surgical-instruments-81489_1280It can be very difficult to provide the evidence that is required for a medical malpractice lawsuit; therefore, it is important to know exactly what you need to show in order to be successful.

Many people have heard of medical malpractice but are not aware of the complexities associated with litigating a malpractice claim. First and foremost, what is medical malpractice?

A medical malpractice claim is a tort action that is taken by a patient who is a victim of negligent behavior at the hands of their physician or medical provider. The claim is a lawsuit based on a medical care provider’s breach of the requisite standard of care, which caused the victim to sustain some form of injury.

When bringing a medical malpractice claim, there are some primary elements of your claim that you will have to prove in order to be successful. The evidence you provide has to support four key evidentiary elements: the existence of a doctor-patient relationship, doctor negligence, cause and effect (i.e. your doctor actually caused the injury) and injury-specific damages.

Doctor-Patient Relationship

Your first batch of evidence has to show that there was a doctor-patient relationship between you and the medical professional that treated you. Simply put, you have to prove that you hired a doctor and that the doctor provided medical care to you in his or her capacity as a doctor.

This is easily shown by simply being under the care of a licensed doctor in a hospital or medical care facility. The lines tend to get blurred, however, when doctors are working as a consulting physician of some kind.

Doctor Negligence

You must show that the doctor was negligent in your diagnosis or treatment. This means that the doctor did not utilize the requisite standard of care that is required by other doctors in his or her field and location. You must provide evidence that shows that the doctor caused you harm in such a way that a competent doctor exercising reasonably skillful and careful practices would not.

There are many ways to show how your doctor was negligent. Pertinent evidence could consist of information concerning your initial diagnosis and when it was given, what treatments were recommended and performed by your doctor, what were the outcomes of your treatments, etc.

Cause and Effect

The doctor’s negligence has to be the cause of your injury. In order to avoid cases where patients attempt to file a medical malpractice suit for an injury that they may have received prior to receiving any medical treatment, you have to produce evidence to show that the doctor’s treatment or diagnosis was the actual cause of the injury.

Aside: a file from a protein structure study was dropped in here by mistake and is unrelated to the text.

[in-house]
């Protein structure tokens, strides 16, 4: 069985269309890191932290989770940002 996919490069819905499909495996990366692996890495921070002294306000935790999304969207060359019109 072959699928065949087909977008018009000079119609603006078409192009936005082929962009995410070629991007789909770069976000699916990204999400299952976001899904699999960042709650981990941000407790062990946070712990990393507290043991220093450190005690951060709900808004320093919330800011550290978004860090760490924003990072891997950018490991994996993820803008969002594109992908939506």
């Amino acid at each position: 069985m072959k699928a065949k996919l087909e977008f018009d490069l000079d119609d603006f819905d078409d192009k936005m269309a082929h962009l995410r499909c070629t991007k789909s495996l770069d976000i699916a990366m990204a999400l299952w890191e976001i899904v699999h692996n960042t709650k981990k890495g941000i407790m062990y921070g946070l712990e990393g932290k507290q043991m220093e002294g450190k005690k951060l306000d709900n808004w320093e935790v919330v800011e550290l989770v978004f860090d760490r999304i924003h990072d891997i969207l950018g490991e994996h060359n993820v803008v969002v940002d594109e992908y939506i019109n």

You must show that that it is “more likely than not” that the doctor’s negligence directly caused the injury. This can be done primarily by obtaining the testimony of a medical expert to testify that your doctor’s negligence caused the injury and deviated from the reasonably skillful and careful standard of care.

Injury-specific Damages

The injury that you sustained as a result from your doctor’s negligence has to produce some kind of damage. You cannot sue for malpractice if you did not suffer some kind of harm as a result of the conduct of your physician or medical provider. This harm can take the form of physical pain, mental or emotional pain, mental anguish, medical bills, loss of ability to work or the loss of earning capacity.

Fitting the evidence presented in your case in a concise and accurate manner can be difficult. Guaranteeing you meet the four evidentiary elements requires the skill of an experienced medical malpractice lawyer. Campbell & Associates specializes in personal injury law and medical malpractice and is equipped with an experienced legal team with decades of experience to help individuals just like you get the help and representation they deserve.

Contact Campbell & Associates today for a free consultation. Gives us a call at (704) 333-0885 or visit us at http://www.campbellandassociateslaw.com/.